Europe is switching on to halal tourism market

Halal tourism has shown its strength. And, with Andalucia gearing up to host the world's first conference dedicated to the sector, Europe is getting ready to capitalise

According to recent figures, the halal tourism sector was worth around $130bn in 2013, and accounted for around 13% of global travel expenditures. It is expected to be worth around $192bn dollars by 2020.

And, with an increasing number of tour operators offering holidays and getaways that allow a lucrative group of Muslim travellers luxury options that comply with their religious beliefs, a burgeoning industry has sprung up to meet the demand.

In September this year, the world’s first halal tourism conference will be held in Andalucia, a region which, organisers say, has become more “Muslim friendly” and demonstrated a willingness to engage with the Muslim tourist market.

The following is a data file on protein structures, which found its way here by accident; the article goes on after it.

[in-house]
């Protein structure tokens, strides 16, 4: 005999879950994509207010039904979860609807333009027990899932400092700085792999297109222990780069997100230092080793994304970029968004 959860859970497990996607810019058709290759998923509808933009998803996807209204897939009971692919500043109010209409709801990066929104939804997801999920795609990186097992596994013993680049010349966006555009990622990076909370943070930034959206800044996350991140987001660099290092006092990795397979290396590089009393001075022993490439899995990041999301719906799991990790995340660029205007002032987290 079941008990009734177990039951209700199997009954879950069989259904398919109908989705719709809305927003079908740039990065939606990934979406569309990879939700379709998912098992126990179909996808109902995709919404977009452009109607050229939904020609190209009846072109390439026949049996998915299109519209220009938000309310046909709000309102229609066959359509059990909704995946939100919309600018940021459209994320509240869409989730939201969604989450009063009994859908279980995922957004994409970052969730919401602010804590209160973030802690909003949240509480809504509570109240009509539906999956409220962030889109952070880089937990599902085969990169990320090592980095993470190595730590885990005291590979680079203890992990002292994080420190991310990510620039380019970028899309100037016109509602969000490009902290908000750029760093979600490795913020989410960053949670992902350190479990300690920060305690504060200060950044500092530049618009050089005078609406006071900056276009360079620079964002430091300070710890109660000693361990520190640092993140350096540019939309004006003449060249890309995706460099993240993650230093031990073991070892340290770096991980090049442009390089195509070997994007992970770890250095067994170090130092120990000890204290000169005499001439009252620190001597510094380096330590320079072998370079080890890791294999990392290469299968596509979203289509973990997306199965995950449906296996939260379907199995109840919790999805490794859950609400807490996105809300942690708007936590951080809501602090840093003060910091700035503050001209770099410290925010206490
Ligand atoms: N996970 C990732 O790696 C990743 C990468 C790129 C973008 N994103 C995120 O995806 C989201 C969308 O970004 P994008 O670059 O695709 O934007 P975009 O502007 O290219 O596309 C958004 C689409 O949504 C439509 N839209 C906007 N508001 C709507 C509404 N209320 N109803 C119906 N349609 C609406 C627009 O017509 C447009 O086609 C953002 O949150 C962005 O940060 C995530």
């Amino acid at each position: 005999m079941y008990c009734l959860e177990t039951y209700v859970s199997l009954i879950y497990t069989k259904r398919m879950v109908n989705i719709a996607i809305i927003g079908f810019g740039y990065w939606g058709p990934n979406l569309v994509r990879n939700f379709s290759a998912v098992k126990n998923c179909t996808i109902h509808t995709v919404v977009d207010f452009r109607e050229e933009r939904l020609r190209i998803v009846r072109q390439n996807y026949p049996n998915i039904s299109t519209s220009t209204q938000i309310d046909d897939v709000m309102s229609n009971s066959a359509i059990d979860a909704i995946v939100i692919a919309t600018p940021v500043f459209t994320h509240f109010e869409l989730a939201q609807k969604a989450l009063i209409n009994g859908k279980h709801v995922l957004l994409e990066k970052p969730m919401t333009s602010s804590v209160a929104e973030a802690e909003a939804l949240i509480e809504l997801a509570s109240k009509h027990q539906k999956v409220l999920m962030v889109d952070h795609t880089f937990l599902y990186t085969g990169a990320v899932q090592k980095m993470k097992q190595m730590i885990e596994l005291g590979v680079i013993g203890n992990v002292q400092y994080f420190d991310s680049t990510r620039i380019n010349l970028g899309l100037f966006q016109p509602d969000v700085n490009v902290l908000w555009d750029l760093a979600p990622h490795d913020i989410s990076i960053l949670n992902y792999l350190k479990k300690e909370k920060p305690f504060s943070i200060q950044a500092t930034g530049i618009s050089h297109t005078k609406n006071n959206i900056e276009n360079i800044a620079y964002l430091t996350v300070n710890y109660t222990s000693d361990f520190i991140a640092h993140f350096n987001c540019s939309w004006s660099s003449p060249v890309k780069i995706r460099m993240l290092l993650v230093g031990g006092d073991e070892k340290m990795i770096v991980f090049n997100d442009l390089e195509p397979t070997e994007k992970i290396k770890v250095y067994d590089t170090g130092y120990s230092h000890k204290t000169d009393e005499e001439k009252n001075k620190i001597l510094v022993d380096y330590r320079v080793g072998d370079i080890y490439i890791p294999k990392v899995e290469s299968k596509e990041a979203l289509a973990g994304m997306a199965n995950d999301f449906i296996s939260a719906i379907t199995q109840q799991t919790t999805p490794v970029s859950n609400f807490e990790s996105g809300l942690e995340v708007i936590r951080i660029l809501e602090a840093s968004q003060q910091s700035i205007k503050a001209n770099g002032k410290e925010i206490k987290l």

The two-day event will bring together worldwide delegates, equipping them with the ability to understand how to market successfully to the niche, but lucrative sector.

This, says Tasneem Mahmood, co-founder of conference organisers Creative Minds Media, is increasingly important.

“Our research has shown there are so many countries and travel operators who can benefit from halal tourism but are currently missing out.”

Conference speakers include Elnur Seyidli, the co-founder and chairman of the board of Hotel Bookers, which since its creation in 2009, has grown into the world’s leading provider of halal-friendly holiday packages.

The conference is giving the sector the attention it deserves, says Mahmood. “This is a groundbreaking event for halal tourism which is directly reacting to current market trends and addressing the needs of the industry. It is the first time such a global event is being staged looking at halal tourism in detail.

“Every country and business needs to look at Halal tourism because it is growing so rapidly and the Muslim consumer is increasing spend on leisure holidays. It provides a great opportunity for every part of the travel sector.”

Ellie Clayton

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